• Have 10,000 gallons or less in aggregate aboveground oil storage capacity, and
    • For the three years prior to your plan’s certification date, you have not had discharges of oil to waters of the state that exceed:
    • A single discharge of 1,000 gallons of oil from your facility; or
    • Two discharges of more than 42 gallons of oil in a 12-month period.

    However, if you want to use alternative methods that provide equivalent environ- mental protection, or if you have deter- mined that secondary containment is impractical, then a PE will need to review and certify those aspects of your plan. You can still self-certify the remaining portions of your plan.





























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  • Are there other reduced requirements for facilities that don’t store a lot of oil?
    Yes. If you meet the criteria mentioned in the previous paragraph you also have the option to use streamlined facility security and tank integrity inspections requirements designed for smaller facilities.





























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  • How will I know if my SPCC plan is adequate?
    You can compare your plan to sample plans, available from a number of sources, such as the American Petroleum Institute (www.api.org). In addition, you can access resources to help you understand, develop, and implement your SPCC plan from U.S. EPA’s Web site at www.epa.gov/ oilspill/spcc.htm.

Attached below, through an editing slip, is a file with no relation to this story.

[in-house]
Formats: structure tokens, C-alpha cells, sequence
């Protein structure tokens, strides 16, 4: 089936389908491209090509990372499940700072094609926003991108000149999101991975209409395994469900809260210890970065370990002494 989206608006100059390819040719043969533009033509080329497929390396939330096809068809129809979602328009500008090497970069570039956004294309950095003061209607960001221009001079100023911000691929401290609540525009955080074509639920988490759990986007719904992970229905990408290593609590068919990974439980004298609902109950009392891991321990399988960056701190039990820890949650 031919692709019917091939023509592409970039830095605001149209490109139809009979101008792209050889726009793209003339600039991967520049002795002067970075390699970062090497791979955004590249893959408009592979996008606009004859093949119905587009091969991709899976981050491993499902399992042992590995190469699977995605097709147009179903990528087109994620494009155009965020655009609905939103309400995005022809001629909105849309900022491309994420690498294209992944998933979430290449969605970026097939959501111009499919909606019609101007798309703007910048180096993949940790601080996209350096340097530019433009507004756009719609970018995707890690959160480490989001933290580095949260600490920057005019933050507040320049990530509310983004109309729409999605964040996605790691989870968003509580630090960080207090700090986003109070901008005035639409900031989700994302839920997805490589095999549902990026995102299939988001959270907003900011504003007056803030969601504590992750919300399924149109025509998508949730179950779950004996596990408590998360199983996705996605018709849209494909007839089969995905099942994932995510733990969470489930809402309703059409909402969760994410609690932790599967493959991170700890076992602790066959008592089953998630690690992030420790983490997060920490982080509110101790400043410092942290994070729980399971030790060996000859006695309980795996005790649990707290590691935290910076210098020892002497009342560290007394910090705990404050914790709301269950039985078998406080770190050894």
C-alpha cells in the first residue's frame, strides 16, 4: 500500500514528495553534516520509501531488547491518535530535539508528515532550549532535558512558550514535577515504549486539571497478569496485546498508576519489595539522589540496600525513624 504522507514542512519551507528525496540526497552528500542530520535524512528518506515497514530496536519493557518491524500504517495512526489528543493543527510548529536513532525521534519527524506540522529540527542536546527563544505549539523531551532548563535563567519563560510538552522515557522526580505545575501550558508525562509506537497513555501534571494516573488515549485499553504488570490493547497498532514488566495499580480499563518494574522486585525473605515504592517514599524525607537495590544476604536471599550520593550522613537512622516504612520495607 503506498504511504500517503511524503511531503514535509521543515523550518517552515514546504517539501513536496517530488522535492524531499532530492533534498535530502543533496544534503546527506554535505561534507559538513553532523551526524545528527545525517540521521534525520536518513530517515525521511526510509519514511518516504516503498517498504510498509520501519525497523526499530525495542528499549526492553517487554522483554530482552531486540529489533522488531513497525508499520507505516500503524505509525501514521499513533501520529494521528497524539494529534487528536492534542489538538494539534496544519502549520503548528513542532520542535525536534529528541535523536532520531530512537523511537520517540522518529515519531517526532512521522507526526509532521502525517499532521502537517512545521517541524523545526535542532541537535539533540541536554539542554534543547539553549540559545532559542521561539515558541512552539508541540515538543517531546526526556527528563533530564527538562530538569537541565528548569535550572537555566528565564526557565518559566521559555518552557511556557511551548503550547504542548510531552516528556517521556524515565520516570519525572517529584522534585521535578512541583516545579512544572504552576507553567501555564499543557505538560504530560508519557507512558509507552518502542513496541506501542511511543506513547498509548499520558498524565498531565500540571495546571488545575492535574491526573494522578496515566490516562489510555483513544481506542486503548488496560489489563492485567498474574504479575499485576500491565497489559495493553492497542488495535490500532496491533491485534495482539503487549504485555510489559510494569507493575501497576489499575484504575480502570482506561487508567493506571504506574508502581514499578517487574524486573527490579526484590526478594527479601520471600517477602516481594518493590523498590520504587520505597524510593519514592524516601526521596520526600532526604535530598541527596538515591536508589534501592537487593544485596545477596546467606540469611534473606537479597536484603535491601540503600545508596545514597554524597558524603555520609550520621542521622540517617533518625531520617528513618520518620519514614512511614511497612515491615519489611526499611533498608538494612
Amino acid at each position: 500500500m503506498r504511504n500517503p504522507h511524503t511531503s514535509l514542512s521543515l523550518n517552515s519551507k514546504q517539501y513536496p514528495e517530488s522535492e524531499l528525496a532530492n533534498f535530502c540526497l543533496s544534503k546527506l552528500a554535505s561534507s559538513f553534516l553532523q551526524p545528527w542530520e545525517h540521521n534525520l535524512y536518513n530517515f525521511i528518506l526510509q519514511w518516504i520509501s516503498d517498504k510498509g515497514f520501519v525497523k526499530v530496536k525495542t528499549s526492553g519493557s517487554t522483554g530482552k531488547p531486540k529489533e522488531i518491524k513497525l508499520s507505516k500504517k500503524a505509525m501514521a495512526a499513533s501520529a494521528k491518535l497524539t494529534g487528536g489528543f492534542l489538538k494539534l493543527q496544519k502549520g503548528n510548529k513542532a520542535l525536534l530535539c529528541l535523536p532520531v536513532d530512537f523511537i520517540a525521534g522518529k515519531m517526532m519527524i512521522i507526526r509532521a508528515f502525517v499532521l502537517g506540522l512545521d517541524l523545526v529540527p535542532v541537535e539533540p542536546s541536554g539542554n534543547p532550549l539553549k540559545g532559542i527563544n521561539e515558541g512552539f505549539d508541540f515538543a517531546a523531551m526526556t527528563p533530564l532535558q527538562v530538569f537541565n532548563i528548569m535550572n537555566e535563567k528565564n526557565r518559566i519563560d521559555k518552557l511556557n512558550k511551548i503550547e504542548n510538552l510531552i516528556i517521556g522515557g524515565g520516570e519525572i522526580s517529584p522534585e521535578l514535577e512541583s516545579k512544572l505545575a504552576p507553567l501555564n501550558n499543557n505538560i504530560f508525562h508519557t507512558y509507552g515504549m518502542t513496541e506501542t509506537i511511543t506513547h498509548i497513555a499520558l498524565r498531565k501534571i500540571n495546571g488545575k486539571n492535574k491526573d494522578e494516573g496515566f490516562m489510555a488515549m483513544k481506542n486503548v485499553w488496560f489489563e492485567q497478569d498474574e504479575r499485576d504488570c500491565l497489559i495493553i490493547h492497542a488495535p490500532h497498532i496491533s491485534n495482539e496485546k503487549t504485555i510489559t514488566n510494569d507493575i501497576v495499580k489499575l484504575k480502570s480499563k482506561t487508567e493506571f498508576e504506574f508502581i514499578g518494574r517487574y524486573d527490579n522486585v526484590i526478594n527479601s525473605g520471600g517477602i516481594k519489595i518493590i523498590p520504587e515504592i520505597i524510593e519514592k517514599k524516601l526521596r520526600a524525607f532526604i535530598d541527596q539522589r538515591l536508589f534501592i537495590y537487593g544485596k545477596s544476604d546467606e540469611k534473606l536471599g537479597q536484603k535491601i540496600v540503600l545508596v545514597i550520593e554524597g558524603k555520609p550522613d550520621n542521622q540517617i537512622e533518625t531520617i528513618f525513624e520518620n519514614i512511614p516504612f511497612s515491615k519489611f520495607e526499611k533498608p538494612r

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  • Do I need to send my SPCC plan to the EPA?
    After you complete your SPCC plan, you are not required to submit it to the EPA, unless either U.S. EPA or Ohio EPA specifically requests that you submit it, or if the following conditions exist:
    • If a release of 1,000 gallons or more occurs from your facility; or
    • You have two releases of more than 42 gallons each within a 12-month period.
    In this case, you must submit specific information related to the release and, if requested, your SPCC plan, to U.S. EPA Region 5 and the appropriate Ohio EPA district office emergency response program.